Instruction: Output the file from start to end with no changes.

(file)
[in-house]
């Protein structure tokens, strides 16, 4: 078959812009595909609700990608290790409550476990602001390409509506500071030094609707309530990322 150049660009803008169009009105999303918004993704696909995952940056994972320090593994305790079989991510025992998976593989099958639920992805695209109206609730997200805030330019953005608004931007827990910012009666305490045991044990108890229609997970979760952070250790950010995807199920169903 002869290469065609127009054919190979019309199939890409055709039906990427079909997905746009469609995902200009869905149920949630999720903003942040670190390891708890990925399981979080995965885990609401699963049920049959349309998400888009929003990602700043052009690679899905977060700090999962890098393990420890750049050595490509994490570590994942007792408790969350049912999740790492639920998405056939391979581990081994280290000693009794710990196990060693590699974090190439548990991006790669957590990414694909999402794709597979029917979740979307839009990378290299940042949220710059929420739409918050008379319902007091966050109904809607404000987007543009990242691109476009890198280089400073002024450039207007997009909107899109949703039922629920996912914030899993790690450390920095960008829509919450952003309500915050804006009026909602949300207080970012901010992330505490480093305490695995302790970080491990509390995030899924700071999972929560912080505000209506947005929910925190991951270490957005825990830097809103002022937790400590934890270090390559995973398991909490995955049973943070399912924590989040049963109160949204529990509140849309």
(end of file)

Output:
[in-house]
């Protein structure tokens, strides 16, 4: 078959812009595909609700990608290790409550476990602001390409509506500071030094609707309530990322 150049660009803008169009009105999303918004993704696909995952940056994972320090593994305790079989991510025992998976593989099958639920992805695209109206609730997200805030330019953005608004931007827990910012009666305490045991044990108890229609997970979760952070250790950010995807199920169903 002869290469065609127009054919190979019309199939890409055709039906990427079909997905746009469609995902200009869905149920949630999720903003942040670190390891708890990925399981979080995965885990609401699963049920049959349309998400888009929003990602700043052009690679899905977060700090999962890098393990420890750049050595490509994490570590994942007792408790969350049912999740790492639920998405056939391979581990081994280290000693009794710990196990060693590699974090190439548990991006790669957590990414694909999402794709597979029917979740979307839009990378290299940042949220710059929420739409918050008379319902007091966050109904809607404000987007543009990242691109476009890198280089400073002024450039207007997009909107899109949703039922629920996912914030899993790690450390920095960008829509919450952003309500915050804006009026909602949300207080970012901010992330505490480093305490695995302790970080491990509390995030899924700071999972929560912080505000209506947005929910925190991951270490957005825990830097809103002022937790400590934890270090390559995973398991909490995955049973943070399912924590989040049963109160949204529990509140849309």